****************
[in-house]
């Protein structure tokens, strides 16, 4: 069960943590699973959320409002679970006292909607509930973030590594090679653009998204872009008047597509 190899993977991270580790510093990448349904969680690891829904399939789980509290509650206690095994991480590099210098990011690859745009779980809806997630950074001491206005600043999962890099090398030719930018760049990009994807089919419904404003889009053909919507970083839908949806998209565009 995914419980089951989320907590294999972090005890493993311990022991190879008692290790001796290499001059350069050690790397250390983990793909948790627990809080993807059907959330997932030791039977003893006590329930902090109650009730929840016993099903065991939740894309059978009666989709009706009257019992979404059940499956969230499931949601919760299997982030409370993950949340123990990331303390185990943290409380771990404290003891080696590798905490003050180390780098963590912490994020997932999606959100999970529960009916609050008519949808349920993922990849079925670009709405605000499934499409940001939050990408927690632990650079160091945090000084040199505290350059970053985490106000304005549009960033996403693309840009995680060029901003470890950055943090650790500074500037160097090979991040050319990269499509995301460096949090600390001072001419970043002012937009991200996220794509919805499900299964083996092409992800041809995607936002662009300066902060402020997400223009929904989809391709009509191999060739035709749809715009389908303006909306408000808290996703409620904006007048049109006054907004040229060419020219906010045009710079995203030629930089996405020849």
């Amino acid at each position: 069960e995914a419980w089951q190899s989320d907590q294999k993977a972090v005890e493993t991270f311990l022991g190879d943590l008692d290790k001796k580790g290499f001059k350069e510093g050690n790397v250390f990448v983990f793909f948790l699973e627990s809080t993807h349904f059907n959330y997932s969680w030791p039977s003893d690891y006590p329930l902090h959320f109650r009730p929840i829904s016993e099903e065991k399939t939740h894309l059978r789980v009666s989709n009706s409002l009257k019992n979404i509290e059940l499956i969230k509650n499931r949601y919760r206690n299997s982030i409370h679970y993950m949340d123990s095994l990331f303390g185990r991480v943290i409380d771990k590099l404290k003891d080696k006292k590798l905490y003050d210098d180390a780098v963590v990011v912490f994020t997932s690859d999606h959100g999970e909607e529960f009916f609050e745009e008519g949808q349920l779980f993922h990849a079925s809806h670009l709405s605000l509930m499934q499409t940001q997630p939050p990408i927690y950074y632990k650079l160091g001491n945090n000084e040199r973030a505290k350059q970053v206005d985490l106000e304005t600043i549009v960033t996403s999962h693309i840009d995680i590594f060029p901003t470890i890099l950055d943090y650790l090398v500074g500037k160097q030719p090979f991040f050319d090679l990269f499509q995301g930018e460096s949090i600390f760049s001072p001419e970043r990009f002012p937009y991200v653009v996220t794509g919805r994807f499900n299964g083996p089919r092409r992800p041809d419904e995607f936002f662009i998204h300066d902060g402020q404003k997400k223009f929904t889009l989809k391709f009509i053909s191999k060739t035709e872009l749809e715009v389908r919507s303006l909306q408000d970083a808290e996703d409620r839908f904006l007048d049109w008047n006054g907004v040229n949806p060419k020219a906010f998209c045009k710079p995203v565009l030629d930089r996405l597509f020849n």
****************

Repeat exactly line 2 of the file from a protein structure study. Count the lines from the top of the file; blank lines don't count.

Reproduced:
């Protein structure tokens, strides 16, 4: 069960943590699973959320409002679970006292909607509930973030590594090679653009998204872009008047597509 190899993977991270580790510093990448349904969680690891829904399939789980509290509650206690095994991480590099210098990011690859745009779980809806997630950074001491206005600043999962890099090398030719930018760049990009994807089919419904404003889009053909919507970083839908949806998209565009 995914419980089951989320907590294999972090005890493993311990022991190879008692290790001796290499001059350069050690790397250390983990793909948790627990809080993807059907959330997932030791039977003893006590329930902090109650009730929840016993099903065991939740894309059978009666989709009706009257019992979404059940499956969230499931949601919760299997982030409370993950949340123990990331303390185990943290409380771990404290003891080696590798905490003050180390780098963590912490994020997932999606959100999970529960009916609050008519949808349920993922990849079925670009709405605000499934499409940001939050990408927690632990650079160091945090000084040199505290350059970053985490106000304005549009960033996403693309840009995680060029901003470890950055943090650790500074500037160097090979991040050319990269499509995301460096949090600390001072001419970043002012937009991200996220794509919805499900299964083996092409992800041809995607936002662009300066902060402020997400223009929904989809391709009509191999060739035709749809715009389908303006909306408000808290996703409620904006007048049109006054907004040229060419020219906010045009710079995203030629930089996405020849």